The British couturier Hardy Amies is best known as Queen Elizabeth II's longest-serving dressmaker. Supported by a highly skilled team in the workrooms at Savile Row, Amies dressed the queen and a small clientele of aristocratic and wealthy women for half a century. His men's wear and international licensee business had a lower profile but were crucial to the financial viability of the company. The licensee business benefited from Amies's position as dressmaker to the queen and from his staff's expertise, but its success ensured the survival of the couture house.
Edwin Hardy Amies was born in London on 17 July 1909. Although he had some knowledge of dressmaking through his mother's work as a saleswoman for Miss Gray, Ltd., a London court dressmaker, it was not his chosen career. He wanted to be a journalist and on the advice of the editor of the Daily Express went to work in Europe to learn French and German. Back in Britain in 1931 he joined W. and T. Avery, selling industrial weighing machines and hoping to be posted to Germany, but dressmaking
was clearly his destiny. A chance letter describing a dress worn by Miss Gray led to the offer of a job as designer at Lachasse, a sportswear shop owned by Miss Gray's husband, Fred Shingleton. In late 1933, Amies was invited by Mr. and Mrs. Shingleton (Miss Gray) to join their party at a dance given in aid of the Middlesex Hospital. At Christmas 1933, Amies wrote a letter to Mlle. Louise Probet-Piolat (Aunt Louie), a friend of his mother, describing the dress worn by Mrs. Shingleton at the dance. Aunt Louie in turn wrote to Mrs. Shingleton, reporting "how vivid she found my description." Mrs Shingleton threw the letter across the table to her husband and said, "You ought to get that boy into the business in Digby Morton's place" (Amies 1954, pp. 52–53). Undeterred by his complete ignorance of practical dressmaking, Amies boldly grabbed the opportunity.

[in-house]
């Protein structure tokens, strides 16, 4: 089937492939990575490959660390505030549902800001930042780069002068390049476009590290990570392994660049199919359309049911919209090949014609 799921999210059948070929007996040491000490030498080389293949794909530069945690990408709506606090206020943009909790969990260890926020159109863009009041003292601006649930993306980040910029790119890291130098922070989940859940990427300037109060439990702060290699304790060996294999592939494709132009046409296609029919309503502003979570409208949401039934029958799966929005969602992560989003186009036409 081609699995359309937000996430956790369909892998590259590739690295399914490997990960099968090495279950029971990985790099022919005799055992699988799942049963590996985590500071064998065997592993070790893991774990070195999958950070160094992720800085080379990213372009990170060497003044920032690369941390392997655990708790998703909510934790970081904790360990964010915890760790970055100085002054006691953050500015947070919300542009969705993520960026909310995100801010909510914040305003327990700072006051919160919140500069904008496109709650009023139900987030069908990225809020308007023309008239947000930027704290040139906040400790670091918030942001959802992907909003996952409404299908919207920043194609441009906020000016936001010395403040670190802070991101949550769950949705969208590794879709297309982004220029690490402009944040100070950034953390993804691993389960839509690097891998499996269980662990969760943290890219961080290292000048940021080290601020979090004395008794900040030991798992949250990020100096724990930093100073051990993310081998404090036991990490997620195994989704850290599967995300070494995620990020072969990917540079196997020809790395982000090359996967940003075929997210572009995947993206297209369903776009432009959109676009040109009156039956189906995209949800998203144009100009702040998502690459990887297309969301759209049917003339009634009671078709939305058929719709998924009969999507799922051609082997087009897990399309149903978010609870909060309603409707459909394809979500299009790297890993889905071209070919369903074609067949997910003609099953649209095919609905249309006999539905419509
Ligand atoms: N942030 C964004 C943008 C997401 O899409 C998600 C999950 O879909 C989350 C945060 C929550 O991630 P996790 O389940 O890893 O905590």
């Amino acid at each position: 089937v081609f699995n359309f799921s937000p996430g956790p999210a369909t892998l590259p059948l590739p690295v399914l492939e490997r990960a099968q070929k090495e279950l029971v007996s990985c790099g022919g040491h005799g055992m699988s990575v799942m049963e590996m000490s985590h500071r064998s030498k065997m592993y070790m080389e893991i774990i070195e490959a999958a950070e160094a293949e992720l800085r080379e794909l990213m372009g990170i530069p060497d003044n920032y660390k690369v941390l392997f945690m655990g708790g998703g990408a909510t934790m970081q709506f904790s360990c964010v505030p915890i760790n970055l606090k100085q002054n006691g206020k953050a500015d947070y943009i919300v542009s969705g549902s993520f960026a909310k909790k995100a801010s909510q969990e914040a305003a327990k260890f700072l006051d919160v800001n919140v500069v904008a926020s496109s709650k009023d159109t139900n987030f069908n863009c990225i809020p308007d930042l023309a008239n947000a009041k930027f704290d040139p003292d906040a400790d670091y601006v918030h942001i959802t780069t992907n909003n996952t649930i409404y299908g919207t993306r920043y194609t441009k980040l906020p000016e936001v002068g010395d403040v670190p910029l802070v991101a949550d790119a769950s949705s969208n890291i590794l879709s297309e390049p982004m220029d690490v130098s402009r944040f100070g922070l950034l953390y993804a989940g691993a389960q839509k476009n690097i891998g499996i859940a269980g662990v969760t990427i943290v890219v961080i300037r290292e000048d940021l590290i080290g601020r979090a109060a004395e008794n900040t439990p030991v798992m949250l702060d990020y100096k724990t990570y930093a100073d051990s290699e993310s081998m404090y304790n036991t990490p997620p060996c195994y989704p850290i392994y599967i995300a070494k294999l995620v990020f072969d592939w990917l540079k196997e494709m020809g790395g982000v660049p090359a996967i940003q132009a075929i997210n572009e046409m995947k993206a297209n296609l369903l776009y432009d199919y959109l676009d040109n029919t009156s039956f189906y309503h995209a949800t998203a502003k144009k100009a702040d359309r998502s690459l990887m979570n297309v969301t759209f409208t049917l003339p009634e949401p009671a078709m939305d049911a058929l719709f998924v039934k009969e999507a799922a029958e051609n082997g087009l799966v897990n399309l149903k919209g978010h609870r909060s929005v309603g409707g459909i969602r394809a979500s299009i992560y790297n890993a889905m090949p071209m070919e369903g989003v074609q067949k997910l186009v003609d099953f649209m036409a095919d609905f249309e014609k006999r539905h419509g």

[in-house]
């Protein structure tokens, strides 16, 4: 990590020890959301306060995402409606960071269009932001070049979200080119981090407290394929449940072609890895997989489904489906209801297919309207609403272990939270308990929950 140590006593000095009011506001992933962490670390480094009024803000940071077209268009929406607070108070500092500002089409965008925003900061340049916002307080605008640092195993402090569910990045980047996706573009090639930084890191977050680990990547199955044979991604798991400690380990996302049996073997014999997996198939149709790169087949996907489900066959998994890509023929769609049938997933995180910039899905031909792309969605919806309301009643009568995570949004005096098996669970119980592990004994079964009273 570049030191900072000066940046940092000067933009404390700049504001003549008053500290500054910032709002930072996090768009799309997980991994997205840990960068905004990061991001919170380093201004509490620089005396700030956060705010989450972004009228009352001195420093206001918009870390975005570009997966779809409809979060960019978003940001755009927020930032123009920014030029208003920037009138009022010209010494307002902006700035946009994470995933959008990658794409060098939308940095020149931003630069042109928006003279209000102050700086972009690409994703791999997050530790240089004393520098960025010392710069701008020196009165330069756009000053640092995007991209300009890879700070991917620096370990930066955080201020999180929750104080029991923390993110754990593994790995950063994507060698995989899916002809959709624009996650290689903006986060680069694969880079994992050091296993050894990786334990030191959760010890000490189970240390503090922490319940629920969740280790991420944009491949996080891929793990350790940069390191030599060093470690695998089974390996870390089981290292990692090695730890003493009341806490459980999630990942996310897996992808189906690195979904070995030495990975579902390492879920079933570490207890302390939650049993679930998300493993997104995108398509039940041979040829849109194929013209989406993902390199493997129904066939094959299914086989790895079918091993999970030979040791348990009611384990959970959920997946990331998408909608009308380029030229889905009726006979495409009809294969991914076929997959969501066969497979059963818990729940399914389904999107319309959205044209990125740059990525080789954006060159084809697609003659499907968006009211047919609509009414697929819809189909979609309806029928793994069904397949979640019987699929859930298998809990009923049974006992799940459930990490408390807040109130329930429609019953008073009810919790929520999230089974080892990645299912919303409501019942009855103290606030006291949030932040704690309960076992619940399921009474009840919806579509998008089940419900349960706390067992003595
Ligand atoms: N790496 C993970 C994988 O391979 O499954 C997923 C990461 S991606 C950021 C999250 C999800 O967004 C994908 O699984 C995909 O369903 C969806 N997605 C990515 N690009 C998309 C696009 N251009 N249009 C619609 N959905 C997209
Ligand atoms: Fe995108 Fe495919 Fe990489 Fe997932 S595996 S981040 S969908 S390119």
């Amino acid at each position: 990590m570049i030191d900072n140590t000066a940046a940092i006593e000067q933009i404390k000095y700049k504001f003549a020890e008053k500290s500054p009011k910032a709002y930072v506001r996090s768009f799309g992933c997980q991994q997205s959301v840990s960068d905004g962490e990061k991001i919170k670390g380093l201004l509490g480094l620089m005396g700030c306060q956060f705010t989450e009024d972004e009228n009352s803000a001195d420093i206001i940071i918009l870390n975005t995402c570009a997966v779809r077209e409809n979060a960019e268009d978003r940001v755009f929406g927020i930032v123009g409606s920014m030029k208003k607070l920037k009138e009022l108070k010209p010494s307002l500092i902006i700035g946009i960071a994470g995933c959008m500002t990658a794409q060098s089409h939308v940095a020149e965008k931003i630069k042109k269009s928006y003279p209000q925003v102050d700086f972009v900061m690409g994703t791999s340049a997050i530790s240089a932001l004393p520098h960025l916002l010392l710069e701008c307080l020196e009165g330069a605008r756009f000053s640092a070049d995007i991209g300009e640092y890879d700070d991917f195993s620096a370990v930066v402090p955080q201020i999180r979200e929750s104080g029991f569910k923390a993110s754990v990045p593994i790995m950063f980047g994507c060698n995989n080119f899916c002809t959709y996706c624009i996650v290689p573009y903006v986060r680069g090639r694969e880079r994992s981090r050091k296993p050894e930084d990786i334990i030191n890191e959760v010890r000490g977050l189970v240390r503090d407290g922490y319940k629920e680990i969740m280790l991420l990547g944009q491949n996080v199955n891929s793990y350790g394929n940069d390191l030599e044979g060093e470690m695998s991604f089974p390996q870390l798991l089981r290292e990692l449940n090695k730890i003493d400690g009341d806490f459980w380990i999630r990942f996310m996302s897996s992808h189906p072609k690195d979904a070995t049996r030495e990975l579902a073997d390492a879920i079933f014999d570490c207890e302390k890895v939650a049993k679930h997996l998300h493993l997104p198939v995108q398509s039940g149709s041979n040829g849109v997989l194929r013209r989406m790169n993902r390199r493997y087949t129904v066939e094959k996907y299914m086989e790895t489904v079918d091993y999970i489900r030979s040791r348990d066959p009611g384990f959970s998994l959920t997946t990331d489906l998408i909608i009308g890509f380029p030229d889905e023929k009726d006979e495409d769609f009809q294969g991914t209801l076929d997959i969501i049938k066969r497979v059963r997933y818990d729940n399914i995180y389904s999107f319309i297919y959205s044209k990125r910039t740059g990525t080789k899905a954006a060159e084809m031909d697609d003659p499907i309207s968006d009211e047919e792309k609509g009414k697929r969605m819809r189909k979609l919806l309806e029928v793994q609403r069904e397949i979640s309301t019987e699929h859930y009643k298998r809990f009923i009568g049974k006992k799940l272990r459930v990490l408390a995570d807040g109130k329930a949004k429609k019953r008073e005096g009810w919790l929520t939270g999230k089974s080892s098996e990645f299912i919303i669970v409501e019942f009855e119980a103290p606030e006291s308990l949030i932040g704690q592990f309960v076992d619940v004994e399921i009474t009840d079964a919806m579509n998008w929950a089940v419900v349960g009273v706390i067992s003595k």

Lachasse and the War
Lachasse was set up in 1928 as an offshoot of Fred Shingleton's company Gray and Paulette, Ltd. The firm specialized in custom-made daywear designed for members of the British upper classes, who divided their time between London and the country. When Amies joined in 1934 he replaced the Irish designer Digby Morton, whom he credited with transforming the classic country tweed suit "into an intricately cut and carefully designed garment that was so fashionable that it could be worn with confidence at the Ritz" (Amies 1954, p. 54). Following Morton, Amies concentrated on producing stylish, feminine, tailored clothes. The year 1937 was a turning point. The April edition of British Vogue featured a Lachasse suit, and Amies made his first sales to U.S. buyers, in London for King George VI's coronation. Vogue praised Amies's facility with pattern and color but noted the comparatively static silhouette of his suits, which now incorporated the slightly low waist that became characteristic of his cut. This slowly evolving line was, in fact, exactly what Amies's customers wanted. They were looking for clothes that were in tune with fashion but that would blend with their existing wardrobe, that were smart but not ostentatious, and that were well cut, immaculately fitted, and hard wearing. Amies catered to this particularly English approach to dressing throughout his career. His customers at Lachasse included the society hostess Mrs. Ernest Guinness and the actress Virginia Cherrill.
By 1939 sales at Lachasse had doubled but Amies's appeals to design in his own name were rebuffed. Restless and frustrated, he saw World War II as an escape. He joined the Intelligence Corps, transferring in 1941 to the Belgian section of the Special Operations Executive, where he rose to the rank of lieutenant colonel. Amies designed throughout the war, contributing to government-backed export collections and, after resigning from Lachasse, selling through the London house of Worth. He was a founding member of the Incorporated Society of London Fashion Designers and served as the society's chairman from 1959 to 1960.